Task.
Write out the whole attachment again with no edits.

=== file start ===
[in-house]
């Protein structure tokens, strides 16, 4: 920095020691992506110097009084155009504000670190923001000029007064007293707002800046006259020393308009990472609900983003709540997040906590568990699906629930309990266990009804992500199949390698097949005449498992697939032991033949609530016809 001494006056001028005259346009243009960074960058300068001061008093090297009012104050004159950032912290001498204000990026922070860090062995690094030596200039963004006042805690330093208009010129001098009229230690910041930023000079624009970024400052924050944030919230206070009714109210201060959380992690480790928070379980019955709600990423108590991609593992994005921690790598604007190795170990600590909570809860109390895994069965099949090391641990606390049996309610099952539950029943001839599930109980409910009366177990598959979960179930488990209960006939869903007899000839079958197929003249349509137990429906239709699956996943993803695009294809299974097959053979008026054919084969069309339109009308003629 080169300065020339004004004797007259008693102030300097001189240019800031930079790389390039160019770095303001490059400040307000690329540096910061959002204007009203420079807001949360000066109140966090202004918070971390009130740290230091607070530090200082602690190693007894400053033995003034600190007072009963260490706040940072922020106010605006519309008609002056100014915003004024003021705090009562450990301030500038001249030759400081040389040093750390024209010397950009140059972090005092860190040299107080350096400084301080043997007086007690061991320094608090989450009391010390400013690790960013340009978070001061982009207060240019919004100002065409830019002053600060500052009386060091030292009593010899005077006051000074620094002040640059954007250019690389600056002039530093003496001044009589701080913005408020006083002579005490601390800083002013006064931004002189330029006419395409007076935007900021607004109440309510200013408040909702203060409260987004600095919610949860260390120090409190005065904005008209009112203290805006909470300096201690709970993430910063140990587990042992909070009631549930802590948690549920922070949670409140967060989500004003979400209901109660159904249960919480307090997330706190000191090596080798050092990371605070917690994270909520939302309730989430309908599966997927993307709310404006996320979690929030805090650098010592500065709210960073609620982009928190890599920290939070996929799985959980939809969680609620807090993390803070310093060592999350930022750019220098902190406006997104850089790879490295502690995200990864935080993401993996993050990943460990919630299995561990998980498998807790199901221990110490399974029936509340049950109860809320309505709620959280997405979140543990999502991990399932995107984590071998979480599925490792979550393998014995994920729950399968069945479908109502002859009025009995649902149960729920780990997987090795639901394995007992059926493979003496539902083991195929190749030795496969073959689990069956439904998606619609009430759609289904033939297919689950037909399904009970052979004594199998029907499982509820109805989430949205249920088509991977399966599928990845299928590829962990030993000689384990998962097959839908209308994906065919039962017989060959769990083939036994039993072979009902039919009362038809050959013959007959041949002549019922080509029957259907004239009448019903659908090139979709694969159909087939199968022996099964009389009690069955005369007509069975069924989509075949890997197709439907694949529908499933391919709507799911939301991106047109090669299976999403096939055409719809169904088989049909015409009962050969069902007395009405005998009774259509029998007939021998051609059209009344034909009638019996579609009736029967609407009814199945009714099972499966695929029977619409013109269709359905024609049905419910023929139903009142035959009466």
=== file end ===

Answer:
[in-house]
């Protein structure tokens, strides 16, 4: 920095020691992506110097009084155009504000670190923001000029007064007293707002800046006259020393308009990472609900983003709540997040906590568990699906629930309990266990009804992500199949390698097949005449498992697939032991033949609530016809 001494006056001028005259346009243009960074960058300068001061008093090297009012104050004159950032912290001498204000990026922070860090062995690094030596200039963004006042805690330093208009010129001098009229230690910041930023000079624009970024400052924050944030919230206070009714109210201060959380992690480790928070379980019955709600990423108590991609593992994005921690790598604007190795170990600590909570809860109390895994069965099949090391641990606390049996309610099952539950029943001839599930109980409910009366177990598959979960179930488990209960006939869903007899000839079958197929003249349509137990429906239709699956996943993803695009294809299974097959053979008026054919084969069309339109009308003629 080169300065020339004004004797007259008693102030300097001189240019800031930079790389390039160019770095303001490059400040307000690329540096910061959002204007009203420079807001949360000066109140966090202004918070971390009130740290230091607070530090200082602690190693007894400053033995003034600190007072009963260490706040940072922020106010605006519309008609002056100014915003004024003021705090009562450990301030500038001249030759400081040389040093750390024209010397950009140059972090005092860190040299107080350096400084301080043997007086007690061991320094608090989450009391010390400013690790960013340009978070001061982009207060240019919004100002065409830019002053600060500052009386060091030292009593010899005077006051000074620094002040640059954007250019690389600056002039530093003496001044009589701080913005408020006083002579005490601390800083002013006064931004002189330029006419395409007076935007900021607004109440309510200013408040909702203060409260987004600095919610949860260390120090409190005065904005008209009112203290805006909470300096201690709970993430910063140990587990042992909070009631549930802590948690549920922070949670409140967060989500004003979400209901109660159904249960919480307090997330706190000191090596080798050092990371605070917690994270909520939302309730989430309908599966997927993307709310404006996320979690929030805090650098010592500065709210960073609620982009928190890599920290939070996929799985959980939809969680609620807090993390803070310093060592999350930022750019220098902190406006997104850089790879490295502690995200990864935080993401993996993050990943460990919630299995561990998980498998807790199901221990110490399974029936509340049950109860809320309505709620959280997405979140543990999502991990399932995107984590071998979480599925490792979550393998014995994920729950399968069945479908109502002859009025009995649902149960729920780990997987090795639901394995007992059926493979003496539902083991195929190749030795496969073959689990069956439904998606619609009430759609289904033939297919689950037909399904009970052979004594199998029907499982509820109805989430949205249920088509991977399966599928990845299928590829962990030993000689384990998962097959839908209308994906065919039962017989060959769990083939036994039993072979009902039919009362038809050959013959007959041949002549019922080509029957259907004239009448019903659908090139979709694969159909087939199968022996099964009389009690069955005369007509069975069924989509075949890997197709439907694949529908499933391919709507799911939301991106047109090669299976999403096939055409719809169904088989049909015409009962050969069902007395009405005998009774259509029998007939021998051609059209009344034909009638019996579609009736029967609407009814199945009714099972499966695929029977619409013109269709359905024609049905419910023929139903009142035959009466």